Start with well-understood processes. You don’t need to know the nitty-gritty details of how AI and machine learning actually work behind the scenes. It’s more important to confidently understand your existing (non-AI) processes so that those processes can more easily be bolstered with AI.
Make sure your desired results are tangible and meaningful. Consider that projects which deliver hard labor savings or productivity or accuracy improvements often are perceived as more important than softer benefits such as employee satisfaction. What is your company’s top priority with AI?
Start with AI software that is well-proven out. AI development is still evolving but some areas have proven to deliver significant gains. Software for tasks such as slotting or labor management have AI engines that are well refined and require no AI expertise to use them.
Five fast start opportunities for AI
1. In-Warehouse Travel Optimization
The time spent navigating a warehouse can account for more than 30% of the total cost of labor. This makes the optimization of that travel time a critical component to running a successful warehouse or distribution center. Complicating the matter is that minimizing total travel time isn’t the only priority we need to take into consideration. The priority of each pick based on shipping deadlines can compete with travel minimization and also evolves in its level of importance throughout the day. For example, in the morning, we may want to maximize picking density to improve the efficiency of our pickers without much concern about shipping deadlines. Later in the day, those shipping deadlines become more important, so we need to adjust how we prioritize each pick, emphasizing the importance of shipping deadlines. Historically this problem has been solved using heuristic-based approaches, but it is a problem well suited for AI techniques.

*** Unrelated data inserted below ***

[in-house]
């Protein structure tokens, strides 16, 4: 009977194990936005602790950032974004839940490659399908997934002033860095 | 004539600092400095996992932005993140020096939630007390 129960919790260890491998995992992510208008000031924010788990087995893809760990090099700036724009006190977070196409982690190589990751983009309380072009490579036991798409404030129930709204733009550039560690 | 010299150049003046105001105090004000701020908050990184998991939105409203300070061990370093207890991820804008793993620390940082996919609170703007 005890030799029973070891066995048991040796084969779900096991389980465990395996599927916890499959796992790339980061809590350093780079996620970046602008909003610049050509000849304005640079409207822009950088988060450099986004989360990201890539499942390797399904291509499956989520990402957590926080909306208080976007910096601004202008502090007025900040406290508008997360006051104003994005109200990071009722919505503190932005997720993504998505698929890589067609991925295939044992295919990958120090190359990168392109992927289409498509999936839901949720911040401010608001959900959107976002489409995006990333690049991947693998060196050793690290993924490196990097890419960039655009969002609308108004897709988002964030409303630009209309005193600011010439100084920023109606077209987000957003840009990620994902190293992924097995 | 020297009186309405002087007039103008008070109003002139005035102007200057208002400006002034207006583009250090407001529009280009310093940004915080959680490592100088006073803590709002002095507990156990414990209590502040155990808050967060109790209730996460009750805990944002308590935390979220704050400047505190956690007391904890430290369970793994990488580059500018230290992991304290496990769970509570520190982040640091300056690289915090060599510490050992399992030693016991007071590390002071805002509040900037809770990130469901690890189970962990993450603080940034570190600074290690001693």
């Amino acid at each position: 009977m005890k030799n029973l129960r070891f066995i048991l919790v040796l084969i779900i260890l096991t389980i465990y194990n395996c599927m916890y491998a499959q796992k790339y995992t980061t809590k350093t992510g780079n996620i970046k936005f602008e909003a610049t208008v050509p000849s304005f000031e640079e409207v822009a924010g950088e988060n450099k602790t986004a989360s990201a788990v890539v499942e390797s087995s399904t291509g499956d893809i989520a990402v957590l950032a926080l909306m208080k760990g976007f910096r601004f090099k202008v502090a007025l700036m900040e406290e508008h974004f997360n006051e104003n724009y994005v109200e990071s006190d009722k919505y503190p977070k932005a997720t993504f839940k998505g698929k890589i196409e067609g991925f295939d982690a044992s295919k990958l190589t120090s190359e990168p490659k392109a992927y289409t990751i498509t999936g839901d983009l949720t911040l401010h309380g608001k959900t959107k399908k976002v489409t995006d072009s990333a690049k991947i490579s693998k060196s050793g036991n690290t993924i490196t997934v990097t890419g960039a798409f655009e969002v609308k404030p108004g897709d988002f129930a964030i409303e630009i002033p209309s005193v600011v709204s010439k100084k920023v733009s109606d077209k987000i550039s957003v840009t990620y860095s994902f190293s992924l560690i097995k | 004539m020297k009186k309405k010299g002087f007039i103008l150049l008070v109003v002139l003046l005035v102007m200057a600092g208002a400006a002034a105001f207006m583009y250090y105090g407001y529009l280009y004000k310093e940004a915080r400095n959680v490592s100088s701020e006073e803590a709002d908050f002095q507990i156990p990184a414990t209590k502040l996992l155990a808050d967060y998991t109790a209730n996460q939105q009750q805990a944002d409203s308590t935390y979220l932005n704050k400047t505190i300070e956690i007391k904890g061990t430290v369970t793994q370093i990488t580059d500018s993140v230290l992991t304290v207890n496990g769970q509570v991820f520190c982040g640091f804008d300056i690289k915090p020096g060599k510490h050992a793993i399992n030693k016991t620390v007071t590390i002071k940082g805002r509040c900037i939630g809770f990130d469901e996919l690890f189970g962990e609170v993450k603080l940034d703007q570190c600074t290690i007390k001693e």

2. Dynamic Slotting
Optimal placement of products within the warehouse, or slotting, has a significant impact on all the DC key performance indicators – productivity, shipping accuracy, inventory accuracy, warehouse order cycle time, and storage density. Yet, typical warehouses have fewer than a third of items located in optimal locations. This includes those that put effort into slotting via spreadsheet calculations and even slotting software packages. This is another problem well suited for AI with large expected returns.
3. Workflow Orchestration of People, Assets, and Machines
DC managers must consider how to optimize the assortment of systems and human labor and the orchestration of workflows between them. When you add robots to this mix, which systems will tell those robots where to go and when – and how to do it efficiently? Who will orchestrate the work between DC associates and the robots as work is handed off and another robot needs to step in? Who will reassign robots as the workload and order priorities change throughout the day? The key here is in analyzing data in real time – tasks which are well suited for AI.